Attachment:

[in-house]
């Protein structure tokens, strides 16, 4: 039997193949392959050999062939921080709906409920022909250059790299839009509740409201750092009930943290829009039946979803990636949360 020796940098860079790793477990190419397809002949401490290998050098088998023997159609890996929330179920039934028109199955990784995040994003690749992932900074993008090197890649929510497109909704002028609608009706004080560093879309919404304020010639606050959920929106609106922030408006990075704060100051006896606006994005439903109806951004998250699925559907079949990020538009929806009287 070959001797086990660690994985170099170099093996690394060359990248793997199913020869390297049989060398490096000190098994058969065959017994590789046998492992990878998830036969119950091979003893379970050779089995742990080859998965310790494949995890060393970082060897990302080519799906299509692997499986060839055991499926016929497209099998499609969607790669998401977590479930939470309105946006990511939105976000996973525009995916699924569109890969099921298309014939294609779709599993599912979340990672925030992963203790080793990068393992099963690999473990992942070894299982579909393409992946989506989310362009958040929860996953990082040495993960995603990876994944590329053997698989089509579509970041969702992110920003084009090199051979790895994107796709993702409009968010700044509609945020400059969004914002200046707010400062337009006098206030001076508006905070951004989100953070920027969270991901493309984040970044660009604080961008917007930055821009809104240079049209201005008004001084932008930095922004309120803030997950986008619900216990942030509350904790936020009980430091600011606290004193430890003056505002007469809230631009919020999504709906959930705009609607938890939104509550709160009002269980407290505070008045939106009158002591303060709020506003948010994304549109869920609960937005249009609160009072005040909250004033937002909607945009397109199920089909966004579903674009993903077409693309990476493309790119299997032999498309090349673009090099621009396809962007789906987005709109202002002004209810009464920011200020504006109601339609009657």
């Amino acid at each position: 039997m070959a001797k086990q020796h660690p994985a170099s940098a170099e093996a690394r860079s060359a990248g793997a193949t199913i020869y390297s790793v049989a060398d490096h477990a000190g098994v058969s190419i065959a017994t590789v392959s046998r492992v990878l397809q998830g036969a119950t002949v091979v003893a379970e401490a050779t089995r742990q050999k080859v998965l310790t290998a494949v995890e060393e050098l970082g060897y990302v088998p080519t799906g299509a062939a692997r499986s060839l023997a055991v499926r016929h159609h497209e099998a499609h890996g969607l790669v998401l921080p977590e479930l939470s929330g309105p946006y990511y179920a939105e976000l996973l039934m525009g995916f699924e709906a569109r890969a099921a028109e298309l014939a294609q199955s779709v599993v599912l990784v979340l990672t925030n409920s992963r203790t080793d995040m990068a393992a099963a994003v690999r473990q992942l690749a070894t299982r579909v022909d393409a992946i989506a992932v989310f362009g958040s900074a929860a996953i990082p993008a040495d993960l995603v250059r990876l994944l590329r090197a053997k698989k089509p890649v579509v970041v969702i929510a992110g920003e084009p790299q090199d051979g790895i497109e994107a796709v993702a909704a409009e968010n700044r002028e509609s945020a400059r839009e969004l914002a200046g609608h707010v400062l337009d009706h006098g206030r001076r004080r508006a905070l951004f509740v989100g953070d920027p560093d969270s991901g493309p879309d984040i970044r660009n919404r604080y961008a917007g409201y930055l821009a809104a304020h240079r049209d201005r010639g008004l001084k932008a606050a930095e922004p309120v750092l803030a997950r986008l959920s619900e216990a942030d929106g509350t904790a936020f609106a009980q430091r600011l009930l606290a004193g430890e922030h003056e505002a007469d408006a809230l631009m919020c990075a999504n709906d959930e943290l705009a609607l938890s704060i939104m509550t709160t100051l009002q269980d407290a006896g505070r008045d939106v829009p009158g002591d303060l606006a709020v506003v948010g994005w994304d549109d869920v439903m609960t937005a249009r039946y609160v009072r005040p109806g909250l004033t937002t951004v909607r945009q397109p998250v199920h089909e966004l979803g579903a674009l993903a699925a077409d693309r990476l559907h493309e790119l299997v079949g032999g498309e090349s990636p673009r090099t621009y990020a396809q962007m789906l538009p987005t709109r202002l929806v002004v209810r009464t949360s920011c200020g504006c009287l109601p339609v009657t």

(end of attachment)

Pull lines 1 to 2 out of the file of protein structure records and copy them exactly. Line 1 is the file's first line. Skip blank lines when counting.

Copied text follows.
[in-house]
């Protein structure tokens, strides 16, 4: 039997193949392959050999062939921080709906409920022909250059790299839009509740409201750092009930943290829009039946979803990636949360 020796940098860079790793477990190419397809002949401490290998050098088998023997159609890996929330179920039934028109199955990784995040994003690749992932900074993008090197890649929510497109909704002028609608009706004080560093879309919404304020010639606050959920929106609106922030408006990075704060100051006896606006994005439903109806951004998250699925559907079949990020538009929806009287 070959001797086990660690994985170099170099093996690394060359990248793997199913020869390297049989060398490096000190098994058969065959017994590789046998492992990878998830036969119950091979003893379970050779089995742990080859998965310790494949995890060393970082060897990302080519799906299509692997499986060839055991499926016929497209099998499609969607790669998401977590479930939470309105946006990511939105976000996973525009995916699924569109890969099921298309014939294609779709599993599912979340990672925030992963203790080793990068393992099963690999473990992942070894299982579909393409992946989506989310362009958040929860996953990082040495993960995603990876994944590329053997698989089509579509970041969702992110920003084009090199051979790895994107796709993702409009968010700044509609945020400059969004914002200046707010400062337009006098206030001076508006905070951004989100953070920027969270991901493309984040970044660009604080961008917007930055821009809104240079049209201005008004001084932008930095922004309120803030997950986008619900216990942030509350904790936020009980430091600011606290004193430890003056505002007469809230631009919020999504709906959930705009609607938890939104509550709160009002269980407290505070008045939106009158002591303060709020506003948010994304549109869920609960937005249009609160009072005040909250004033937002909607945009397109199920089909966004579903674009993903077409693309990476493309790119299997032999498309090349673009090099621009396809962007789906987005709109202002002004209810009464920011200020504006109601339609009657």